>> anything you ever wanted to use in a class or stream on line at a
>> university
>> there would be no copyright at all
>>
>> You might mention that to Kinko's.
>>
>>
>> On 6/27/07 1:46 PM, "Brewer, Michael" <brewerm@u.library.arizona.edu>
>> wrote:
>>
>>> There are few restrictions actually put on Fair Use in the law. Only
>>> examples are provided. Guidelines have been drawn up for various
> uses,
>>> but they are guidelines only. We have some case law to look at as
> well,
>>> but that, too, is all over the place as far as the context and types
> of
>>> uses. Streaming for these purposes is a new area that has not really
>>> been looked at and I think we can all agree that TEACH has been a
>>> failure.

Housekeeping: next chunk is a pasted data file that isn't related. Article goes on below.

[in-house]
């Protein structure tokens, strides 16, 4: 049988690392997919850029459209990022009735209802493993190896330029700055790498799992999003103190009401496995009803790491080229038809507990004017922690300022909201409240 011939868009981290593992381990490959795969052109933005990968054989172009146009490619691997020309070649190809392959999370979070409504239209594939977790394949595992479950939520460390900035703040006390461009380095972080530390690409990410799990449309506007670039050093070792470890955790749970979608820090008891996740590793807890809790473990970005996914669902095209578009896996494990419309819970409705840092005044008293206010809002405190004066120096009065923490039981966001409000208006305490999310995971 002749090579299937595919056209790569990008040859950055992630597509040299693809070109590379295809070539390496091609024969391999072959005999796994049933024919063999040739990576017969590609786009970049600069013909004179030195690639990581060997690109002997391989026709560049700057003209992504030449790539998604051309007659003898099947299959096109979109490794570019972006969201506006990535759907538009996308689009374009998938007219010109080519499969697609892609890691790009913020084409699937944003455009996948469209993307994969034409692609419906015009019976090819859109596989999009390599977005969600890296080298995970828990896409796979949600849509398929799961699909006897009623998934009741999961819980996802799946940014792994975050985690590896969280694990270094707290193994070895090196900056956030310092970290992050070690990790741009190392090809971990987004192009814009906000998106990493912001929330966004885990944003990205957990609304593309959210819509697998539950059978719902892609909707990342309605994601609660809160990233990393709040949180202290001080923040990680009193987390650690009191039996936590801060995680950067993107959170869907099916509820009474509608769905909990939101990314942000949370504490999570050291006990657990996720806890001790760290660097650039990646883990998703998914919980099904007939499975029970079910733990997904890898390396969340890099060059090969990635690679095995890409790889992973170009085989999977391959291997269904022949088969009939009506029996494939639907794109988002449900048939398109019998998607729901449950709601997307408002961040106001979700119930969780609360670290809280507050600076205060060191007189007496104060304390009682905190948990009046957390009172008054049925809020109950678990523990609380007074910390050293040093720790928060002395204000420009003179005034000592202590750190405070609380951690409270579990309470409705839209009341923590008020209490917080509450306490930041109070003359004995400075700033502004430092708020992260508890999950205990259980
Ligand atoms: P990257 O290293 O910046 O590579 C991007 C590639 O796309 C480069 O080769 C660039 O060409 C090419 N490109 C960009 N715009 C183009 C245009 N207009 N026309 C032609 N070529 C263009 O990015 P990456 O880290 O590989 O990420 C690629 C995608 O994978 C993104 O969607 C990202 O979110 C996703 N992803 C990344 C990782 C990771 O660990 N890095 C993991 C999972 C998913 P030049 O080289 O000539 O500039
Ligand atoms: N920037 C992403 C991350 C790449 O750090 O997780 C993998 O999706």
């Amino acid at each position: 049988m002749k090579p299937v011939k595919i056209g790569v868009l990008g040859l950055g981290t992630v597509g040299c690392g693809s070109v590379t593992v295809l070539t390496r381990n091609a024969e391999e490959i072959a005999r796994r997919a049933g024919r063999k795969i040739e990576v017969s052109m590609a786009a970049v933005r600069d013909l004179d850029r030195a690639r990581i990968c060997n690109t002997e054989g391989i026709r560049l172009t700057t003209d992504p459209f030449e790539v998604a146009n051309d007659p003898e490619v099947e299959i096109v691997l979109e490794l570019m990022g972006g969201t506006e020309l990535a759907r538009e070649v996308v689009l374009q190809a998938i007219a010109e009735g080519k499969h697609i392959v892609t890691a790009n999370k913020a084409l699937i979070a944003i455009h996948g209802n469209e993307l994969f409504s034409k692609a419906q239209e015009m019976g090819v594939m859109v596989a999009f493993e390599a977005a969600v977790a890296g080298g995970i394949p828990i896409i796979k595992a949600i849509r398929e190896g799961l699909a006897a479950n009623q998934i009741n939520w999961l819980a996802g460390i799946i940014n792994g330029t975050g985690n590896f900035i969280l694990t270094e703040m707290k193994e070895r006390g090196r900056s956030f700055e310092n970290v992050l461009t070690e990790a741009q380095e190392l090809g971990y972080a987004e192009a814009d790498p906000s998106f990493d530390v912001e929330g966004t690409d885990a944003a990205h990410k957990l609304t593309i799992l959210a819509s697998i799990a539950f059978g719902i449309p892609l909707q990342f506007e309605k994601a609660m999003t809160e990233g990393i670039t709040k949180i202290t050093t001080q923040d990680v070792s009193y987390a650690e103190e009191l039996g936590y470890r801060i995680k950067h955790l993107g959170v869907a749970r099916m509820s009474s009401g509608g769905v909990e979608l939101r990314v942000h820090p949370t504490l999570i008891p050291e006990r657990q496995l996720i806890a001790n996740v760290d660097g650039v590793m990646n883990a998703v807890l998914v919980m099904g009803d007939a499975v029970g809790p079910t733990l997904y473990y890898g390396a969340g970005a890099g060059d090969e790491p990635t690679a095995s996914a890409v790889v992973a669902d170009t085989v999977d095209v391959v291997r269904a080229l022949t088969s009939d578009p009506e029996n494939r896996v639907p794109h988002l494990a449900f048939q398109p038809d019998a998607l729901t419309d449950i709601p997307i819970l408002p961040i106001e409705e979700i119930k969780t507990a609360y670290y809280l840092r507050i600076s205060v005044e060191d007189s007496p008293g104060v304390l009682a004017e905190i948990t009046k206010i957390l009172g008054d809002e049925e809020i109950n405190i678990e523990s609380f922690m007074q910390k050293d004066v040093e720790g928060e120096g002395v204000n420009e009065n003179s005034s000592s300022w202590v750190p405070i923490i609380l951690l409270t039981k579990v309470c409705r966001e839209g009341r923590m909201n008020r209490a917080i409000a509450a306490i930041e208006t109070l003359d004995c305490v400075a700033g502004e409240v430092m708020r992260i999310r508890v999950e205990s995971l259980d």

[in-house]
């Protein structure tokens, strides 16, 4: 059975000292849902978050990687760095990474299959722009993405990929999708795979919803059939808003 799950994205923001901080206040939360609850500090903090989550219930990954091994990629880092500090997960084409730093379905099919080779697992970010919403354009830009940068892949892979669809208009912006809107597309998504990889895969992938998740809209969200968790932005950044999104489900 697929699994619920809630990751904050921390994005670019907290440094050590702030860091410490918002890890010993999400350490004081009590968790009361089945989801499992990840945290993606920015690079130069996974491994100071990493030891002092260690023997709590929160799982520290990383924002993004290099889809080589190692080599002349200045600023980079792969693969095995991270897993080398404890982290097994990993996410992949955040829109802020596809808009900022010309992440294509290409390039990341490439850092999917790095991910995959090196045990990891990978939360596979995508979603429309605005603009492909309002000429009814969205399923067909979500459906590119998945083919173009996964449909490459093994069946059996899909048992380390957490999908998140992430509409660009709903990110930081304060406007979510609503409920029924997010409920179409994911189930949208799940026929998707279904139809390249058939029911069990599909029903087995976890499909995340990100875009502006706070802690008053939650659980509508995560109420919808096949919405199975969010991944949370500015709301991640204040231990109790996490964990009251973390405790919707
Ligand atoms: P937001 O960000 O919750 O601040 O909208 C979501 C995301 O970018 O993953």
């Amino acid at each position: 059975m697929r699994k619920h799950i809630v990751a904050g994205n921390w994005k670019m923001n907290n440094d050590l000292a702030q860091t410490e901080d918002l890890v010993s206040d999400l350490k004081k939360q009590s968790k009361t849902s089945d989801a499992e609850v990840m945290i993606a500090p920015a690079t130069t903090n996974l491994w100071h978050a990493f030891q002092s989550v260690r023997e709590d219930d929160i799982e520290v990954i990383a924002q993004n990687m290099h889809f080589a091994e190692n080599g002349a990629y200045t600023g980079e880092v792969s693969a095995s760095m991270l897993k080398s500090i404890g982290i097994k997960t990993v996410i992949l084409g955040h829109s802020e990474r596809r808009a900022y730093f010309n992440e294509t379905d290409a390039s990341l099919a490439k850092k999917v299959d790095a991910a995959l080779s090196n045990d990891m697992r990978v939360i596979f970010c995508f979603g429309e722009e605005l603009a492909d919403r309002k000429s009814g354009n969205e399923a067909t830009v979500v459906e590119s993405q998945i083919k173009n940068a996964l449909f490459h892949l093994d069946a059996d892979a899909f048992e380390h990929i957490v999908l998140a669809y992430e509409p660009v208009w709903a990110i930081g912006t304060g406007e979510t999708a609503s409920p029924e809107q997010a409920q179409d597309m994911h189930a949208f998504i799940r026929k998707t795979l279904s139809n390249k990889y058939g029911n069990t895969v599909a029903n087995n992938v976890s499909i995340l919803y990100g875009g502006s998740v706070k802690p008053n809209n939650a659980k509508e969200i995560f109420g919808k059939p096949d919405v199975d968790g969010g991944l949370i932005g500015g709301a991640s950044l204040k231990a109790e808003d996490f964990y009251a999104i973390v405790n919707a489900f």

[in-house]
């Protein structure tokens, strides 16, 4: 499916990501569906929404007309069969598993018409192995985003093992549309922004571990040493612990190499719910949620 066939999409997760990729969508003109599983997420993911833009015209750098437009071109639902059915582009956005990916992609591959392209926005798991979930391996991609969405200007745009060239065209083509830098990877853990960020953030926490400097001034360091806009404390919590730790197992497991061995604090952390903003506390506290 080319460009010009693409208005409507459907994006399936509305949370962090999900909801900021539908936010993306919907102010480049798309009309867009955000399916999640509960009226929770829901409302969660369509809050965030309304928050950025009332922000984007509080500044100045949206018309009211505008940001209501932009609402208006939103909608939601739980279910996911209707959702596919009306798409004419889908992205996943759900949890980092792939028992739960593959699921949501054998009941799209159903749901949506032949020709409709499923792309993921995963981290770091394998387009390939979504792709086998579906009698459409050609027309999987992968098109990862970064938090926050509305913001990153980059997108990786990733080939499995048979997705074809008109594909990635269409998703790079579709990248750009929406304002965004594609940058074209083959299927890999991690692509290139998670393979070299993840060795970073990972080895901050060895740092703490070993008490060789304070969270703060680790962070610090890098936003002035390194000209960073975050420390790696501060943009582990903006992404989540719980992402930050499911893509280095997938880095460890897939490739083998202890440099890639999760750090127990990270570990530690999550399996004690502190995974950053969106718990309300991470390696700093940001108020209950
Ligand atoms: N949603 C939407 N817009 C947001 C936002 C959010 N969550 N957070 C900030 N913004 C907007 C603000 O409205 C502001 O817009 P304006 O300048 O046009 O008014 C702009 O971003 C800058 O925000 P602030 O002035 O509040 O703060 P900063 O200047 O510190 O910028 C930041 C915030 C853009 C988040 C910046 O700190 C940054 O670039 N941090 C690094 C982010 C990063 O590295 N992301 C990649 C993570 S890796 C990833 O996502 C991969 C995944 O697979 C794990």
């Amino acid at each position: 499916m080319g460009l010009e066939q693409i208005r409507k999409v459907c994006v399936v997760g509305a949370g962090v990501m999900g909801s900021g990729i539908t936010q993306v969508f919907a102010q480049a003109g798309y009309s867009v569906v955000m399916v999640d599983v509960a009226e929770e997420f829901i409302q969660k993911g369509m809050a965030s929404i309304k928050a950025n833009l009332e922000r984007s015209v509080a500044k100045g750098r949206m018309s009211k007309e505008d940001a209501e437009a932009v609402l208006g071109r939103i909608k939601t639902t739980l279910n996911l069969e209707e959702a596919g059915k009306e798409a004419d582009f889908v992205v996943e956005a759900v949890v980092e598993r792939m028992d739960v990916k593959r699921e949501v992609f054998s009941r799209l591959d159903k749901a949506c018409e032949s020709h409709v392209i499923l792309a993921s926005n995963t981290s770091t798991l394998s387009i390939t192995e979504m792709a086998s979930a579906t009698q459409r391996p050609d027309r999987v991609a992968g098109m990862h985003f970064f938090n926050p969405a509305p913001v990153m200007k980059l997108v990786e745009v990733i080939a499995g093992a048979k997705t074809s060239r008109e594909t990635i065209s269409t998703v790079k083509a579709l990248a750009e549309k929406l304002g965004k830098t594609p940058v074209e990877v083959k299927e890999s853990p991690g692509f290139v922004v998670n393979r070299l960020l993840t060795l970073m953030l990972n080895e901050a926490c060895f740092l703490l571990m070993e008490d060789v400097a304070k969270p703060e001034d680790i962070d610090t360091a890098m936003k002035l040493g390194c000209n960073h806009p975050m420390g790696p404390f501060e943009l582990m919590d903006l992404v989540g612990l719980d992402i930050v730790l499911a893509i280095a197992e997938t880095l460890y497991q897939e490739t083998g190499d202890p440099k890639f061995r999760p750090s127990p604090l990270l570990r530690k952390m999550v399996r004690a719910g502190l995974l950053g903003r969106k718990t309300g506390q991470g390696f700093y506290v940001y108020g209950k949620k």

>>>
>>> I think we need to depart from TEACH and begin discussing what sorts
> of
>>> uses we feel are fair as far as digital delivery for course use. I
> do
>>> think that nothing here is terribly clear and that the effect on the
>>> market for the content has to be looked at very closely. The
> relative
>>> "fairness" of a current use could easily change in the future as more
>>> content providers create solid business models for licensing and
>>> delivering content for these educational purposes.
>>>
>>> mb
>>>
>>> Michael Brewer
>>>
>>> Slavic Studies, German Studies & Media Arts Librarian
>>>
>>> University of Arizona Library
>>>
>>> brewerm@u.library.arizona.edu
>>>
>>>
>>> -----Original Message-----
>>> From: owner-videolib@lists.berkeley.edu
>>> [mailto:owner-videolib@lists.berkeley.edu] On Behalf Of Jessica
> Rosner
>>> Sent: Wednesday, June 27, 2007 10:01 AM
>>> To: videolib@lists.berkeley.edu
>>> Subject: Re: [Videolib] The meaning of "distance education"
>>>
>>> Well "Fair Use" has it's own separate restrictions . I don't think it
>>> has a